Word of warning too; the bolt heads often round off if they are badly rusted. Use only six-point sockets for the best results. Use only a hand ratchet for now; no air tools. You want to feel the bolts creak and groan. That means they are protesting, but they are turning. If you feel a bolt twisting, stop and spray on some penetrating oil and let that sit for a while. If you do snap off a bolt, you will need to totally remove the manifold, then, if part of it is still there sticking out, you can try heating it orange-hot with an acetylene torch, then cooling it with cold water to shock it and break the threads loose. Use a vise-grip pliers to turn the bolt. Those will usually not grab the bolt well enough to allow you to snap it off again, but they will give you enough leverage to turn it once it comes loose.

If heat does not work, run to a Chrysler dealer's parts department and get a spray can of their Rust Penetrant. I am sure the other dealers will have something similar, but this is the one I am very familiar with. From experience with old cast iron TV antenna tripods, I know this stuff will do in ten minutes what WD-40 will not do in a weekend. I have heard good things about PB Blaster too, but I have only used that once or twice myself. Rust Penetrant was originally made for rusted heat-riser valves on the passenger side exhaust manifolds in the 1960's and 1970's. It goes on black and will sizzle, but do not leave it on any parts you will want to get apart in the future. Again, from experience, I found that when I sprayed it on tie rod end adjusters during an alignment, thinking it would be good preventive maintenance, when cars came back once a year for a regular alignment, I needed a torch to get those parts loose. Turns out it open the threads up and makes it easy for moisture to follow it in. On your manifold bolts, the oil will likely burn off quickly, but to be safe, wash it off with Brake Parts Cleaner or Carburetor Cleaner in a spray can to avoid future problems.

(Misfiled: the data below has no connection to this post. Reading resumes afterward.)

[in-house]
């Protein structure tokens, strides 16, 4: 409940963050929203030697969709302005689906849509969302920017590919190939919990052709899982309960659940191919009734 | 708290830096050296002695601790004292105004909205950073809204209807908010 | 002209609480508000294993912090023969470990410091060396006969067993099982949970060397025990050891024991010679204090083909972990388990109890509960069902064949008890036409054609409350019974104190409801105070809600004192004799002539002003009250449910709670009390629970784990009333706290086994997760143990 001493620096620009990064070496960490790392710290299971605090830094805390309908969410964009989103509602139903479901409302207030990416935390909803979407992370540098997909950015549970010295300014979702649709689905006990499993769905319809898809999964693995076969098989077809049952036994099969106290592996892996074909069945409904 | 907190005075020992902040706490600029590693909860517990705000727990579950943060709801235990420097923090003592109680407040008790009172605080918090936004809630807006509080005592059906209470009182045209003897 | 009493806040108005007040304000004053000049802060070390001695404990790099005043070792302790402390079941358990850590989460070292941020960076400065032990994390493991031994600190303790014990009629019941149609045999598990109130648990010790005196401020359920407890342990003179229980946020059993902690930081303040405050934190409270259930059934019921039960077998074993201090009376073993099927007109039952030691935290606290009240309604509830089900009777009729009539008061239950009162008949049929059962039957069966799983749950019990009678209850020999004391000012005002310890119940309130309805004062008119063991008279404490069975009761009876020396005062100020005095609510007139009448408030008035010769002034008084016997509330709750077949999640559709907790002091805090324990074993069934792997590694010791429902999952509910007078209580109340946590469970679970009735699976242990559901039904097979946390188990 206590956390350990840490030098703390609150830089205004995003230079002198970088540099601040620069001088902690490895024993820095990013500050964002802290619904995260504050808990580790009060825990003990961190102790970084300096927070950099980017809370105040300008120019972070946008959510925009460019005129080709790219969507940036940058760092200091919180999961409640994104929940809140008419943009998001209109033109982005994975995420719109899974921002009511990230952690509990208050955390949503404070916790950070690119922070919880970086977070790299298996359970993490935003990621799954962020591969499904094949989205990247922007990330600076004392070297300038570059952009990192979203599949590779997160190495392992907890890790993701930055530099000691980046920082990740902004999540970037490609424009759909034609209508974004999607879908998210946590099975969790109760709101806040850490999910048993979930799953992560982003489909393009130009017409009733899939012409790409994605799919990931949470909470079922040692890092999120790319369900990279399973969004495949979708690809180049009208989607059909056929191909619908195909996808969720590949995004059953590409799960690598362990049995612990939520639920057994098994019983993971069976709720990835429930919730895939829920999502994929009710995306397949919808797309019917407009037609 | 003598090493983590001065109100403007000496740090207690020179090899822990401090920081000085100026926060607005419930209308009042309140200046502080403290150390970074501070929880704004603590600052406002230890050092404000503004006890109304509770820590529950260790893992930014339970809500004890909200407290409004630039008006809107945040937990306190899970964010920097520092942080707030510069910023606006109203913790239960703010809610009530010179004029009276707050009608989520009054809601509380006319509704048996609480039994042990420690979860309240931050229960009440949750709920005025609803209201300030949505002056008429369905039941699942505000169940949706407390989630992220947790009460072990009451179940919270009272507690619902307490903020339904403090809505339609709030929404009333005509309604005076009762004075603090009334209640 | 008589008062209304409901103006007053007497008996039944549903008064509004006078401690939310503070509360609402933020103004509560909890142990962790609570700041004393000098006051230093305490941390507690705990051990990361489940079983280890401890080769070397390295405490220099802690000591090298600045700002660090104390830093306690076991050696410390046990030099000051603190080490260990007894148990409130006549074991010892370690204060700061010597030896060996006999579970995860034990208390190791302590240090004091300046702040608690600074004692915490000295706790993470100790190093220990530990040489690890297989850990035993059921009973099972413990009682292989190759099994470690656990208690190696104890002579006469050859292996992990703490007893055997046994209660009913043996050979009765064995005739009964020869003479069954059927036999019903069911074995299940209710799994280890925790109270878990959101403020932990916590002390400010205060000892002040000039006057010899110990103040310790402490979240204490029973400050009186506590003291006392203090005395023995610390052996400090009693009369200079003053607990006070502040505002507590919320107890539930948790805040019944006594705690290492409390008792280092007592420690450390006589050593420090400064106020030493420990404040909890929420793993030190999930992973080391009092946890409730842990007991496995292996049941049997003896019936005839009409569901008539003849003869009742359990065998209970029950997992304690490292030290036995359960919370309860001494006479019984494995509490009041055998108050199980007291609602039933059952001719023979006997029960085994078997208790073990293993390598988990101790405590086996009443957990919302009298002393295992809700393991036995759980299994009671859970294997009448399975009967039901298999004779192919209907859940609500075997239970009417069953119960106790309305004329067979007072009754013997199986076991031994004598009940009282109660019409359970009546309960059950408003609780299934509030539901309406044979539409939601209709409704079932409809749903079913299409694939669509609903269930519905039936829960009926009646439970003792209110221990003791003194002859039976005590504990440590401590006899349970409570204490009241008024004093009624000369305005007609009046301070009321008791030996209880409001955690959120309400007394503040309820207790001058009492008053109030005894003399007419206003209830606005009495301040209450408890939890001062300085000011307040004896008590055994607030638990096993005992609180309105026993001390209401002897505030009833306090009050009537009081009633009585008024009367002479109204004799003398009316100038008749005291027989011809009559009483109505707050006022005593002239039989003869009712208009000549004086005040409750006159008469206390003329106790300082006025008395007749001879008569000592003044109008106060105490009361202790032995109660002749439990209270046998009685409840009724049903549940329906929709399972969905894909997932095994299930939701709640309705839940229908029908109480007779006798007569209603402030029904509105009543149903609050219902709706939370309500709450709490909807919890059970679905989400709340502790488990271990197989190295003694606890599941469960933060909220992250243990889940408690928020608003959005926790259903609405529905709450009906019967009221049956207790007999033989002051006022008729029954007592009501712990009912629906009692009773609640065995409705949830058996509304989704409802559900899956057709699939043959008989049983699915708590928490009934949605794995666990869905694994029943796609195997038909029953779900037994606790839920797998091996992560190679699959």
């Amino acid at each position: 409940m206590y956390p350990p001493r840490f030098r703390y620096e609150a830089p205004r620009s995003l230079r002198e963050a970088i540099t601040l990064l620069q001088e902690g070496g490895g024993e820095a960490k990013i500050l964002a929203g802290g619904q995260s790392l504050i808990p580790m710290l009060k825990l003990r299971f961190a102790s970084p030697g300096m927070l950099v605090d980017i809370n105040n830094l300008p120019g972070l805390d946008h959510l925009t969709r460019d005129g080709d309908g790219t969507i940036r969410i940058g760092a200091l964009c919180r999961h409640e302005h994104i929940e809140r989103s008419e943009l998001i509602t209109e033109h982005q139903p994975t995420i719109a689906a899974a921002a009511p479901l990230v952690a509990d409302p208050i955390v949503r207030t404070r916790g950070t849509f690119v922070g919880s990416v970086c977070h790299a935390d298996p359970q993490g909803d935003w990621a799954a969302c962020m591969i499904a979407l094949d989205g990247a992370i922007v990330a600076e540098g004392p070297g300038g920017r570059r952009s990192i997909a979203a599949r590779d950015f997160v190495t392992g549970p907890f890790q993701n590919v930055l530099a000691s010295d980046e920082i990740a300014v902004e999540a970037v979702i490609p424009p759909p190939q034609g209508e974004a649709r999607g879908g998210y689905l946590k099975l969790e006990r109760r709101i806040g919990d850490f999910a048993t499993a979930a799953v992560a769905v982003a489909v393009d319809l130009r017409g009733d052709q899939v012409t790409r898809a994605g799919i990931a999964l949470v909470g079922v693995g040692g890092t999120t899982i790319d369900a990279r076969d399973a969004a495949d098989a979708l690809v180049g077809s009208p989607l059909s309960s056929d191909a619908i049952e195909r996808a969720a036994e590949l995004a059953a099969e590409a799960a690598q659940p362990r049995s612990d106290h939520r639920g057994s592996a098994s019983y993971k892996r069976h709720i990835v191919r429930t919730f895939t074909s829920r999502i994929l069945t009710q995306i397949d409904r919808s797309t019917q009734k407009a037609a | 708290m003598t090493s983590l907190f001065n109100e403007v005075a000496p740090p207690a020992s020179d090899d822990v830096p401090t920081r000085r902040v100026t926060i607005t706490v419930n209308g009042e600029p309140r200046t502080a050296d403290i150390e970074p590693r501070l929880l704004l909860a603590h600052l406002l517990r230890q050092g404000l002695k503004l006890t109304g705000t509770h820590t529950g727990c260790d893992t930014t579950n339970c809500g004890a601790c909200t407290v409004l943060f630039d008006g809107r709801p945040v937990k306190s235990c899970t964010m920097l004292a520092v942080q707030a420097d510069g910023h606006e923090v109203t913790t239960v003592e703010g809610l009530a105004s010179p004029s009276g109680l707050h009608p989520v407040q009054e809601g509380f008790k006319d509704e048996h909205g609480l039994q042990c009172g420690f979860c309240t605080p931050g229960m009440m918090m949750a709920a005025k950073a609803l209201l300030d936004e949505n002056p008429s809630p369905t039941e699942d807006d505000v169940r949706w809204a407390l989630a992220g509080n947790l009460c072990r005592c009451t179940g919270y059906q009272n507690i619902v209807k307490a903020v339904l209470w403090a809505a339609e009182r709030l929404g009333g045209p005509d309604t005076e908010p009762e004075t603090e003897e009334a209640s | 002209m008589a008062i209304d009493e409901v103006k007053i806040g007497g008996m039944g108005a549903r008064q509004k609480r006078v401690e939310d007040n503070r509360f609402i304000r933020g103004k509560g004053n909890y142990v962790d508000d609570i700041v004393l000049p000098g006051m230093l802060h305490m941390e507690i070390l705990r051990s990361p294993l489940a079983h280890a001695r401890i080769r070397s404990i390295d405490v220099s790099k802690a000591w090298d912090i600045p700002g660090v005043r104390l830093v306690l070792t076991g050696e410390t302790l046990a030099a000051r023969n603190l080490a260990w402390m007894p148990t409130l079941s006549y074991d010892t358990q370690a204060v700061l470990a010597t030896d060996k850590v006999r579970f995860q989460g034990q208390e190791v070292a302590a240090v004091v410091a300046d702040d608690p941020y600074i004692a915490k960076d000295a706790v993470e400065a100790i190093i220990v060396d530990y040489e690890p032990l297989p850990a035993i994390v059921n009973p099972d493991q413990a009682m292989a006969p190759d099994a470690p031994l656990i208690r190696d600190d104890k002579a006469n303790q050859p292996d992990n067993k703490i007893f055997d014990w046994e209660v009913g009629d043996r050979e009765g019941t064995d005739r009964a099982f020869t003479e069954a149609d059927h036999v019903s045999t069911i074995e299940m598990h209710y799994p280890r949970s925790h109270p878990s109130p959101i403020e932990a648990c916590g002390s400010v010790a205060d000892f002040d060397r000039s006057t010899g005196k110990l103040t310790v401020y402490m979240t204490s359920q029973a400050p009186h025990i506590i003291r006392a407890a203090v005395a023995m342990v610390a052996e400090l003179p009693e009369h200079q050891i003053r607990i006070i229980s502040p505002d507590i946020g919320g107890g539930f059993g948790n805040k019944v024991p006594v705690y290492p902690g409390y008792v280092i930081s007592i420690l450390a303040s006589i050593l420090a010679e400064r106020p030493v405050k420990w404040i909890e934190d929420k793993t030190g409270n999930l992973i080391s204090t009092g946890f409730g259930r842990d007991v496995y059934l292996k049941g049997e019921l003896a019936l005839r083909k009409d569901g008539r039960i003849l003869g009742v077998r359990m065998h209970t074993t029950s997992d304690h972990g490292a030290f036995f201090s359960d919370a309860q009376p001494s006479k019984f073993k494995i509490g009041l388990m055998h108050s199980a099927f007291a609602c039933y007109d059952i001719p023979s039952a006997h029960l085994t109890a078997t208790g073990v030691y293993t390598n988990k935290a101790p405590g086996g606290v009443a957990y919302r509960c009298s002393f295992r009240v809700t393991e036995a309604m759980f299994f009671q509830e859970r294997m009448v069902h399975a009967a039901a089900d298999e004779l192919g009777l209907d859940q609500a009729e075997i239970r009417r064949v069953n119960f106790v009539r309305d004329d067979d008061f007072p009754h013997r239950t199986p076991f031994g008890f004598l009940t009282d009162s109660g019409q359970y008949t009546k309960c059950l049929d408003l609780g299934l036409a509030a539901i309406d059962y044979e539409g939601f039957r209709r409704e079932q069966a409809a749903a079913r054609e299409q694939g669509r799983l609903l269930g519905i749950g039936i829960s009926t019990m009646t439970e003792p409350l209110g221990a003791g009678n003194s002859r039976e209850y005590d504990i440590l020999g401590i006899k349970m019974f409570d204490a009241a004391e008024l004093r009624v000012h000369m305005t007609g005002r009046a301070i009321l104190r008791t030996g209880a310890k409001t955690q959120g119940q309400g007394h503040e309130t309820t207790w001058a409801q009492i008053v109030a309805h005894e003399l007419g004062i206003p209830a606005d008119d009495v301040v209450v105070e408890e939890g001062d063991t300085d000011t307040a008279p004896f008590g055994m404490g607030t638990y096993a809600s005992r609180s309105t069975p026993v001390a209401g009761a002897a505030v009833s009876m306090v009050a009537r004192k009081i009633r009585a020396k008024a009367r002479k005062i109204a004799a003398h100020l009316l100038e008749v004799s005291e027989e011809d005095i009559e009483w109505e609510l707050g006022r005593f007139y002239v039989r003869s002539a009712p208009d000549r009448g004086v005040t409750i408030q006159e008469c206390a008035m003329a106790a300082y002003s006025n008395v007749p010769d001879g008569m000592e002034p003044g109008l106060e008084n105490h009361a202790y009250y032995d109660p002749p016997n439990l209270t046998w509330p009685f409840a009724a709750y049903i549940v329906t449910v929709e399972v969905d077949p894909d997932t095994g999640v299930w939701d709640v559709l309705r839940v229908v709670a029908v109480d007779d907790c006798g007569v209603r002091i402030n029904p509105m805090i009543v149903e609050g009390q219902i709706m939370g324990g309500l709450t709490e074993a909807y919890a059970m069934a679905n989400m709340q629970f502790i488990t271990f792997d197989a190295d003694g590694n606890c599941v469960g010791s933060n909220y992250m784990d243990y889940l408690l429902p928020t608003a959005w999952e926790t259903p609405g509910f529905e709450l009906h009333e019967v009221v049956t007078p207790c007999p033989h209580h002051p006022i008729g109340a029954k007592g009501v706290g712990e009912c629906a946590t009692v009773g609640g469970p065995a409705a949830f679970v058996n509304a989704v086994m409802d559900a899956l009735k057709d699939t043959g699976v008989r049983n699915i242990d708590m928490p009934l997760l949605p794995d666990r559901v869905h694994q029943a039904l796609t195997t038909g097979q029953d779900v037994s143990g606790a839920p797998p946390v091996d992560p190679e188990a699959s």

If you get a lot of rust crumbling off the bolt head, clean it first with a wire wheel or brush, then try to pound on a slightly smaller socket. In the worst case, you may be able to grind two or four flats on the solid part of the head, then use an open-end wrench on it. My biggest fear is breaking the bolt off flush with the cylinder head. That means drilling through the center of the stuck part, then using an "Easy Out". I have never had much luck with those tools. The center of the bolt is not hardened so it will drill pretty easily, but I have trouble keeping the drill bit in the center. If necessary, you can drill the hole larger and larger, then tap it and use a "Heli-coil" insert. The biggest problem is it seems these bolts always break where you cannot get a straight shot with a drill.

Once the hole is drilled large enough, tapping it and inserting the Heli-coil is fairly easy. I can describe that in more detail if necessary, or the person at the auto parts store can show you what to do. They should be able to determine the size you need, or take one of the non-broken bolts for them to look at. The basic kit comes with the correct drill bit, the correct tap, and usually two or three inserts with the little plastic tool to wind it in. These make a real effective repair. When you need to do a lot of these repairs, you can buy a box of inserts by themselves, without having to buy another drill bit and tap.

One more way of approaching this, if the head is real badly rusted, you might be better off to work on all the other bolts and get them out, then use an angle grinder to grind off the rusted head completely. If the steering shaft isn't in the way, slide the manifold off that bolt, then you will have much better access to work on it with the vise-grip pliers, and torch, if necessary. You might be pleasantly surprised to find the bolt really is not very tight. You just need a solid way to grab onto it.
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Saturday, October 20th, 2018 AT 8:47 PM